Tag Archives: Incarnation

Joy to the World!

25 Dec

“Dearly beloved, today our Savior is born; let us rejoice. Sadness should have no place on the birthday of life. The fear of death has been swallowed up; life brings us joy with the promise of eternal happiness.

“No one is shut out from this joy; all share the same reason for rejoicing. Our Lord, victor over sin and death, finding no man free from sin, came to free us all. Let the saint rejoice as he sees the palm of victory at hand. Let the sinner be glad as he receives the offer of forgiveness. Let the pagan take courage as he is summoned to life.

“In the fullness of time, chosen in the unfathomable depths of God’s wisdom, the Son of God took for Himself our common humanity in order to reconcile it with its Creator. He came to overthrow the devil, the origin of death, in that very nature by which he had overthrown mankind.

“And so at the birth of Our Lord the angels sing in joy: Glory to God in the highest, and they proclaim peace to His people on earth as they see the heavenly Jerusalem being built from all the nations of the world. When the angels on high are so exultant at this marvelous work of God’s goodness, what joy should it not bring to the lowly hearts of men?”

–Pope St. Leo the Great (d. 461)

The Archdiocese of Kansas City in Kansas wishes everyone a most blessed Christmas filled with the immense joy that made the angels sing.

Getting Personal

12 Jan

Our Lord Jesus Christ calls each one of us to an intimate, personal relationship with Him. Unfortunately, some Catholics are uncomfortable with this “personal relationship” terminology.

Yet Christianity is not a mere moral code, ethnic club, or cultural phenomenon. Rather, at its very core is the acceptance of Jesus Christ, the Son of God, as our personal Lord and Savior.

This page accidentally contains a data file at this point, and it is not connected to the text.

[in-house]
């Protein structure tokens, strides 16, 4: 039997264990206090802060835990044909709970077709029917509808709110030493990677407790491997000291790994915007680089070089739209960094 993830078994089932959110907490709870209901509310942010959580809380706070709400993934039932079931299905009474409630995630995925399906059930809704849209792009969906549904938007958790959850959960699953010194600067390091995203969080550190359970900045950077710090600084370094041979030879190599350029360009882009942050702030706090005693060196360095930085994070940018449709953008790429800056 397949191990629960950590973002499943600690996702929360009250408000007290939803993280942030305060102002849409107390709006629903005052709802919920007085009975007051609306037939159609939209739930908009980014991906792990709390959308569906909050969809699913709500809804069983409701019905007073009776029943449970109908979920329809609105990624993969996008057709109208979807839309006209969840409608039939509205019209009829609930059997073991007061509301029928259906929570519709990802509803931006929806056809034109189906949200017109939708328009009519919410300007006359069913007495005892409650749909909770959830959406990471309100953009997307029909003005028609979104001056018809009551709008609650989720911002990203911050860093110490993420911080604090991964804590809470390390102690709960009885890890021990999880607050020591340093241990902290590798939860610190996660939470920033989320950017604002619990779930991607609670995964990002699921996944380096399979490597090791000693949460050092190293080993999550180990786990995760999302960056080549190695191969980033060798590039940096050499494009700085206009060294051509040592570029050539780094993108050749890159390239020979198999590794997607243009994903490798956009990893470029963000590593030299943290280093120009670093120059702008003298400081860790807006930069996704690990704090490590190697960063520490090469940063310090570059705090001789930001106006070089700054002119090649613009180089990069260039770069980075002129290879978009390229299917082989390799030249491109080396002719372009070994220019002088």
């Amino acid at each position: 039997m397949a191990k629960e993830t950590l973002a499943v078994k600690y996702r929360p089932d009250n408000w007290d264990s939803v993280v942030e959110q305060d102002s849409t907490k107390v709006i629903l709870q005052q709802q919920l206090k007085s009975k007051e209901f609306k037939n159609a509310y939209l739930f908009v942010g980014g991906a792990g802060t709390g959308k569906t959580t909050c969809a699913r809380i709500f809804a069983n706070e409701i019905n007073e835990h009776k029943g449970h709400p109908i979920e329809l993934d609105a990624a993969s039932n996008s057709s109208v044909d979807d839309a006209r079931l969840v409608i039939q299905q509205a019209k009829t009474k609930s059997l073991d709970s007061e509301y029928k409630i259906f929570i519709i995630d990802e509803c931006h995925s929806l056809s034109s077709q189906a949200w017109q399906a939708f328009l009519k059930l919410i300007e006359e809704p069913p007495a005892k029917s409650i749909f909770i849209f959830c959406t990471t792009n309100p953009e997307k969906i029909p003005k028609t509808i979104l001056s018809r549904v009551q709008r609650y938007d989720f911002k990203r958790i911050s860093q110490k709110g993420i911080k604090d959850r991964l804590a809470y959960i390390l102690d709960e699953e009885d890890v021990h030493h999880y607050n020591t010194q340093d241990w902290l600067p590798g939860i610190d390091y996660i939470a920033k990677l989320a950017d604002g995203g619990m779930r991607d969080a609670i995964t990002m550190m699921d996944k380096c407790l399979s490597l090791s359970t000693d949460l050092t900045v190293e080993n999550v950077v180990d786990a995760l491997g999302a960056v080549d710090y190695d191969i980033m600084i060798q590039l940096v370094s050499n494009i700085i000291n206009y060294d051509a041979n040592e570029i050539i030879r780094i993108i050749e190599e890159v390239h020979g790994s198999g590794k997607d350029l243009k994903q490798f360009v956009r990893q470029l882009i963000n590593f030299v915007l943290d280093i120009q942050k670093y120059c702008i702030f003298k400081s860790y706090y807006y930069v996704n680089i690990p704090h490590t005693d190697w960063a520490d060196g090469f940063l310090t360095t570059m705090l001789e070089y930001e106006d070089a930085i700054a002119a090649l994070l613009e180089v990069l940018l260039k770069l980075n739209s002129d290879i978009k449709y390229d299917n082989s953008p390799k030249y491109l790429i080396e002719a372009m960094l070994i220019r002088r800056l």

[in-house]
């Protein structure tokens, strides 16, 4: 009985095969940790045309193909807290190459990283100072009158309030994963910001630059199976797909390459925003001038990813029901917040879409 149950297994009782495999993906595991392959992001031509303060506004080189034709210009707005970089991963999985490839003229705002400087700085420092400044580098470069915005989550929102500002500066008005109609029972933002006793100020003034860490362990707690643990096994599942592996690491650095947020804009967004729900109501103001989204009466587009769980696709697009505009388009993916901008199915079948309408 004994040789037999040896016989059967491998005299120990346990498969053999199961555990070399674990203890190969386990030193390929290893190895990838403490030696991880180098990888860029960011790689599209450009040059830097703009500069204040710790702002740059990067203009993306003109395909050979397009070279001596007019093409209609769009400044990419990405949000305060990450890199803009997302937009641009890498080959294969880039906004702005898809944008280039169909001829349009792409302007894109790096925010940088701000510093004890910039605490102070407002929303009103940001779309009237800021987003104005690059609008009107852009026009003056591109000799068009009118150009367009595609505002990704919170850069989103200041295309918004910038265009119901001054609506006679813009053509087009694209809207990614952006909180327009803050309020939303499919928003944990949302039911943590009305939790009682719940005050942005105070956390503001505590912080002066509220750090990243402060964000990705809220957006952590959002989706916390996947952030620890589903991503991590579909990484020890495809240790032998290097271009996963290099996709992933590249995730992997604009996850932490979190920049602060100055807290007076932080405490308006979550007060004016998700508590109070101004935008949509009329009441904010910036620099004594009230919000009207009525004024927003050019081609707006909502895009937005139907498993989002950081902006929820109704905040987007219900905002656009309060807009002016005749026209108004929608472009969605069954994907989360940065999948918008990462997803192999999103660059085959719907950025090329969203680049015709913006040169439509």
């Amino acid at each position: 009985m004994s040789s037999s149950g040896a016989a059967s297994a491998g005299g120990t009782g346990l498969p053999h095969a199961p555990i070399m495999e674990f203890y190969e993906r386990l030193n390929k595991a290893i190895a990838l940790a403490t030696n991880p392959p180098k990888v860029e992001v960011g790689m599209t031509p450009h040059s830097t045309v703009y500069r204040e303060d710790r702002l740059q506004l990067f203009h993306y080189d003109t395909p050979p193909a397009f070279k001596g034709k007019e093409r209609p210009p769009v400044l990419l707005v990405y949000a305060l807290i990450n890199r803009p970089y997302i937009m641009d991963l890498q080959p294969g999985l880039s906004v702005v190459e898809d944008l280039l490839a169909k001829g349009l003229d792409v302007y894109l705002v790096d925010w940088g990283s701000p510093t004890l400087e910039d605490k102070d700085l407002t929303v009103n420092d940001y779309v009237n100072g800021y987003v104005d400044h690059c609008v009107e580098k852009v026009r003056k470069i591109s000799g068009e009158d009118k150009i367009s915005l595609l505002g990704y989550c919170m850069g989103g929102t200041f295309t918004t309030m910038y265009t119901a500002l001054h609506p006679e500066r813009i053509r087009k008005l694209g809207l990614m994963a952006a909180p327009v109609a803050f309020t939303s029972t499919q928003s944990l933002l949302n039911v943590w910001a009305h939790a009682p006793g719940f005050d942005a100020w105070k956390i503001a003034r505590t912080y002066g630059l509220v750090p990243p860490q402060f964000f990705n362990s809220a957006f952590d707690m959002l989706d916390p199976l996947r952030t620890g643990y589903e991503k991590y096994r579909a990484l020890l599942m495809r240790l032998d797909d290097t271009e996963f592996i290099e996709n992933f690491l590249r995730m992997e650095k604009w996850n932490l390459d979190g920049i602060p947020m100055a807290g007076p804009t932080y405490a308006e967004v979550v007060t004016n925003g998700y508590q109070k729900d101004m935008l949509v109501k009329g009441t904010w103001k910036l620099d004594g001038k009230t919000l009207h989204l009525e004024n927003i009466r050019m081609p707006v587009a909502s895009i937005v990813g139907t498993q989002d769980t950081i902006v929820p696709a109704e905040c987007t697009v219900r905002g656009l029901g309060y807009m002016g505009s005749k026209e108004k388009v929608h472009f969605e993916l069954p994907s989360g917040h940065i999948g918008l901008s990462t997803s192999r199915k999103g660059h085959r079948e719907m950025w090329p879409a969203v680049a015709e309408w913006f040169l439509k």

As we take positive steps to nurture this personal relationship, we must continually return to this fundamental point: It is God who initiates the relationship. God has first loved us, and our vocation is to respond to that love. And God does not merely initiate the relationship; He goes looking for us! That’s what the Incarnation–the Word becoming flesh–is all about.

This awesome truth helps us to see the Eucharist in a new light. Before we enter God’s world as His beloved children, He first enters ours. Since the pre-eminent way that God remains in our world is through the Holy Eucharist, then the Eucharist must give us important clues as to why Christ assumed human nature in the first place (see Catechism, nos. 456-60). The Eucharist points not so much to God’s “inaccessible transcendence” so much as it does to His “divine condescension.” The Eucharist is about God coming to us. Continue reading

The First Marian Dogma

29 Dec

The first and foremost revealed truth about our Blessed Mother, from which all her other roles and honors flow, is that she is the Mother of God. Quite fittingly, we celebrate this beautiful mystery of our faith during the Christmas season, on January 1st, which this year falls on a Sunday. (And you just thought it was New Year’s!)

The Catechism of the Catholic Church (no. 509) summarizes the teaching as follows: “Mary is truly ‘Mother of God’ since she is the mother of the eternal Son of God made man, who is God himself.” The title “Mother of God” points to the sublime truth of the Incarnation, that Jesus Christ is true God and true man.